I think the reason we often have zero motivation to get up and create is that we want it too badly. We tell ourselves we need to do it. We know we should be practicing. We build it up so much in our minds it feels too massive and difficult to start.

In this series of posts, I’ll discuss a few solutions I’ve found that have worked for me. At this

Solution #1: Start Small.

“Nothing is particularly hard if you divide it into small jobs.”

Henry Ford

Do one tiny thing. It doesn’t matter what it is, just as long as it’s. Think of it as a motivation warm up. Trying to go from couch to flat out sprint isn’t going to go well. We’ve got to warm up our muscles first. The same is true for any practice or activity, not just exercise.

Go small. Start by setting a ridiculously tiny goal. (I think I might have stolen this concept from Tim Ferriss. Thanks, Tim.) The lowest of the low hanging fruits. Instead of “practice guitar for an hour every day” reduce it “If I pick up my guitar from it stands and hold it, I’ve won today.” Instead of “write five pages of my novel” change it to “If I get out my notebook and pen (or if I open up my writing app) I’ve won today.” Or replace “go on a five-mile walk” with “Put on my tennis shoes and workout clothes.”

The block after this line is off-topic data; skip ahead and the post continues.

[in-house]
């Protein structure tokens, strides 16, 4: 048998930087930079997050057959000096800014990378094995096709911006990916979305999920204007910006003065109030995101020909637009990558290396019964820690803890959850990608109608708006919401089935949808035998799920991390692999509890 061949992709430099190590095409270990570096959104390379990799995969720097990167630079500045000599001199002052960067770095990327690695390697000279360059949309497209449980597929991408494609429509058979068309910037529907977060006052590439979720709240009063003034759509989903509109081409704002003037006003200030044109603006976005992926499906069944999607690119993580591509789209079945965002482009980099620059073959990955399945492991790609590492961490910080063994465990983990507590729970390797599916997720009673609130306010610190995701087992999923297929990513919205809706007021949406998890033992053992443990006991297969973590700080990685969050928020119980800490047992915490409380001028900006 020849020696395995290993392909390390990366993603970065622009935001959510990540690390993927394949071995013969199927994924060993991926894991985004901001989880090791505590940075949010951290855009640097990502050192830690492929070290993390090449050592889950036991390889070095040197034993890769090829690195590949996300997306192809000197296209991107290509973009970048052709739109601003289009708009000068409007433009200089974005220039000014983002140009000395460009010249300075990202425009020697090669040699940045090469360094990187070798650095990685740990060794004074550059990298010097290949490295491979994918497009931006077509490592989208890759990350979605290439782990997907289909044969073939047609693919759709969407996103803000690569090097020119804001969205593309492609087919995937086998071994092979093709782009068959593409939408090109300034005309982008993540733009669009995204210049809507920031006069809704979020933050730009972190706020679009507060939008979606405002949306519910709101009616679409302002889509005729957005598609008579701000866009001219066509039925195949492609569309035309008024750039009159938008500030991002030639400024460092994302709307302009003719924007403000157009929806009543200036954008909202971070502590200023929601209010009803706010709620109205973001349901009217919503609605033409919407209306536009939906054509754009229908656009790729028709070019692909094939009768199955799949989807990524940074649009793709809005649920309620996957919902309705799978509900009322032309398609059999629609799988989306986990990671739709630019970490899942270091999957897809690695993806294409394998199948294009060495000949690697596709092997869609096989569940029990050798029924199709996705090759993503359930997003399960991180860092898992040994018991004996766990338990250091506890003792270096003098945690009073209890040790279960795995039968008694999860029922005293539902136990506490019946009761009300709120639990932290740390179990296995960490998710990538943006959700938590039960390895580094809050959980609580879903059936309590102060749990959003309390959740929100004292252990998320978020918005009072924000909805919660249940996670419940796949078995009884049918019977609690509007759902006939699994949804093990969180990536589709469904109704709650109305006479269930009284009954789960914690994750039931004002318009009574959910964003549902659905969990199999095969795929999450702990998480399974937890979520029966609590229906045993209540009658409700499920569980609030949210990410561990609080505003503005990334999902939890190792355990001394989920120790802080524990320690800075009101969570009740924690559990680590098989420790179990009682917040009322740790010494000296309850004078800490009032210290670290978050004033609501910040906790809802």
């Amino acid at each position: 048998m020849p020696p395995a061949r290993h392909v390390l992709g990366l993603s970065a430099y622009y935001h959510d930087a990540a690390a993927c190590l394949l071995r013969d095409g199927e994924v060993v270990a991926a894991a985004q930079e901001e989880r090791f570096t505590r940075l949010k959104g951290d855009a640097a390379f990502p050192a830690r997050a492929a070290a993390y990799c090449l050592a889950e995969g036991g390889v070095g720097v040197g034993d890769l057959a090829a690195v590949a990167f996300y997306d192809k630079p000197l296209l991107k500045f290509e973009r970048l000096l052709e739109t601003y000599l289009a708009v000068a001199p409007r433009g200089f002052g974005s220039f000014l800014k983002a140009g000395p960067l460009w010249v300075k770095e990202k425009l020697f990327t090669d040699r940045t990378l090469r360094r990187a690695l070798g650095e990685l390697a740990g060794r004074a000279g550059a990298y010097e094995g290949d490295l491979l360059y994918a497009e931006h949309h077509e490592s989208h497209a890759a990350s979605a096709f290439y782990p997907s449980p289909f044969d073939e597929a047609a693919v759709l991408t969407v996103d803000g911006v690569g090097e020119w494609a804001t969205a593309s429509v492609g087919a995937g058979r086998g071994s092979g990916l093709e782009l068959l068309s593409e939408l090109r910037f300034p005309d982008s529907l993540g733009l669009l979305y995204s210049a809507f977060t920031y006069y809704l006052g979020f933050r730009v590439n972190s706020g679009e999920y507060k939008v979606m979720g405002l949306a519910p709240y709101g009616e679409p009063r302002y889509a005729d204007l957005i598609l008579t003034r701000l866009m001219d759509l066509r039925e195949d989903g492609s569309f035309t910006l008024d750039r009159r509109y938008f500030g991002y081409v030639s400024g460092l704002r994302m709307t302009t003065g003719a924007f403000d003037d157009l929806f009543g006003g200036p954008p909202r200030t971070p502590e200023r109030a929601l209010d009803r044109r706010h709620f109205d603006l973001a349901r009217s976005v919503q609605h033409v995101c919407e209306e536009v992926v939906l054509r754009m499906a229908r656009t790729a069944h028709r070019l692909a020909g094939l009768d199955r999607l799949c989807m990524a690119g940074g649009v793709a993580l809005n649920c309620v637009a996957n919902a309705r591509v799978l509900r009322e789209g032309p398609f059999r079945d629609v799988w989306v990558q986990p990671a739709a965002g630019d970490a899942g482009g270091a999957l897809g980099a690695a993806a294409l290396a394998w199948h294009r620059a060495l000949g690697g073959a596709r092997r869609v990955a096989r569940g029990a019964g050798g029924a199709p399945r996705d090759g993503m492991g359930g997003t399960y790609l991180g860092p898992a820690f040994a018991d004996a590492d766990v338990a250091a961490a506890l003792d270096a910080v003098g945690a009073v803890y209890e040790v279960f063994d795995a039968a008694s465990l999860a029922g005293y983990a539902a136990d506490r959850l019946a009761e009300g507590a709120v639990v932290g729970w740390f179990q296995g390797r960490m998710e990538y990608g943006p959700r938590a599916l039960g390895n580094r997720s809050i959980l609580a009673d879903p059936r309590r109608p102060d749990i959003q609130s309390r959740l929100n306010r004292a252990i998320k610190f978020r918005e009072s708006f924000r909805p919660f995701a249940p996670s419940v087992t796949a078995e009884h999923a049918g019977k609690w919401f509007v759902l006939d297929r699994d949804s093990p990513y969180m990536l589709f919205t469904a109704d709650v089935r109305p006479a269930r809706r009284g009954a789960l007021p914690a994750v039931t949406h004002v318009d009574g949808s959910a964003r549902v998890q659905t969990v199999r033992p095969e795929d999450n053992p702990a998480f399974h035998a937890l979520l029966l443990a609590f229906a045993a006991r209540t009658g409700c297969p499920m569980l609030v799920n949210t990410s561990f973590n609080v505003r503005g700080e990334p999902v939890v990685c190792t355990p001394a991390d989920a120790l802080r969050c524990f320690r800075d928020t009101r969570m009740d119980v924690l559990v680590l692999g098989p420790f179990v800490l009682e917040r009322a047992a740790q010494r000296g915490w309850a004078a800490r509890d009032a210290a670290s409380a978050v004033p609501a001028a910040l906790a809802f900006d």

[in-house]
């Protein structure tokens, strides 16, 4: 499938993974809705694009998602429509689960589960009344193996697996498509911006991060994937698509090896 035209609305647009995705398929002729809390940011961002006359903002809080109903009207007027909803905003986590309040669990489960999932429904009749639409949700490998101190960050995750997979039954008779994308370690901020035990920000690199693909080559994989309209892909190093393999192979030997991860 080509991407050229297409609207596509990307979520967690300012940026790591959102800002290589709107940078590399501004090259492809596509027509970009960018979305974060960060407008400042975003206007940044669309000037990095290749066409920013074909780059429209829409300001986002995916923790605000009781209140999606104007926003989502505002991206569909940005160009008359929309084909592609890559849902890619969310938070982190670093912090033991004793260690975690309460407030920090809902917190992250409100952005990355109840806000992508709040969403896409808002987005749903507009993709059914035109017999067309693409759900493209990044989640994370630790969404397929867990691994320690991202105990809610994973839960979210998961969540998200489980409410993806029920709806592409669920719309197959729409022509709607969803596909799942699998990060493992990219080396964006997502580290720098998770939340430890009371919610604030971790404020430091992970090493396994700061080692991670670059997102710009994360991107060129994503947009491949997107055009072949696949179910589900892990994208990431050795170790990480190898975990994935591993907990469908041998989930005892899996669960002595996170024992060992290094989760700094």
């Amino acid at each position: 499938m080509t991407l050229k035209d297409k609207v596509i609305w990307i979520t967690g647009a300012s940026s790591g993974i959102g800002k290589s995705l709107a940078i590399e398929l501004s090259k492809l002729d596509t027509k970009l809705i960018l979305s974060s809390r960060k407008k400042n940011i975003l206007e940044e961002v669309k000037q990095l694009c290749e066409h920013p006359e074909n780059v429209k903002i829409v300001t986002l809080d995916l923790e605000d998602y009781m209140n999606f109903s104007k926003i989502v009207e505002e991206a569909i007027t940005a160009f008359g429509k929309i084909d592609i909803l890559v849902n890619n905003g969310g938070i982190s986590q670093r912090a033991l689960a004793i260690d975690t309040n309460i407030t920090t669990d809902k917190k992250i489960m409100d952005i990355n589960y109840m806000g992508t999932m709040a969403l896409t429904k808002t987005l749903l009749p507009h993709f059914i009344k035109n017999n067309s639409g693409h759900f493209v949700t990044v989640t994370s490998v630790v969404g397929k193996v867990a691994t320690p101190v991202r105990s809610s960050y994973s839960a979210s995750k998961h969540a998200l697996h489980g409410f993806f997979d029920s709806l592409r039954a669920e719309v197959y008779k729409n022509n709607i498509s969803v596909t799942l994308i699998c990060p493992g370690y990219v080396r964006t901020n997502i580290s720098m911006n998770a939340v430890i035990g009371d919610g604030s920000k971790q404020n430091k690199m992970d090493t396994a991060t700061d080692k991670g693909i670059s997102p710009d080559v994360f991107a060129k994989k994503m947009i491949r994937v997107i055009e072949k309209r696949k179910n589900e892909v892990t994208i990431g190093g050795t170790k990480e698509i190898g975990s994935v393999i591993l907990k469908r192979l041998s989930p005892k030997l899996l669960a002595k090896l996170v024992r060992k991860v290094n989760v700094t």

If I want to learn something, I’ll look for one video, not a hundred. I’ll find one good book and work my way through it. If I want to practice something, I start small but leave room for big.

That’s it. Make it as easy as possible. Because it’s so easy and silly to just pick up our guitar, well, now that we’re holding it, we might as well strum a little right?

An alternate approach is to build momentum through physical movement. Let’s say you are trying to motivate yourself to draw, but you can’t quite pull yourself away from your phone to do it. Instead of immediately trying to jump into drawing, start with tidying up your desk to draw. Clean your entire room if you feel the urge to. Sure, you’re spending a lot of time not drawing, but that’s okay. Remember, this is just the warm-up. What we are doing is trying to switch ourselves from relax mode to create mode.

STAY BOLD, Keep Pursuing,
— Josh Waggoner | Daily Blog #895

If you enjoyed this post, consider leaving a tip or supporting the Renaissance.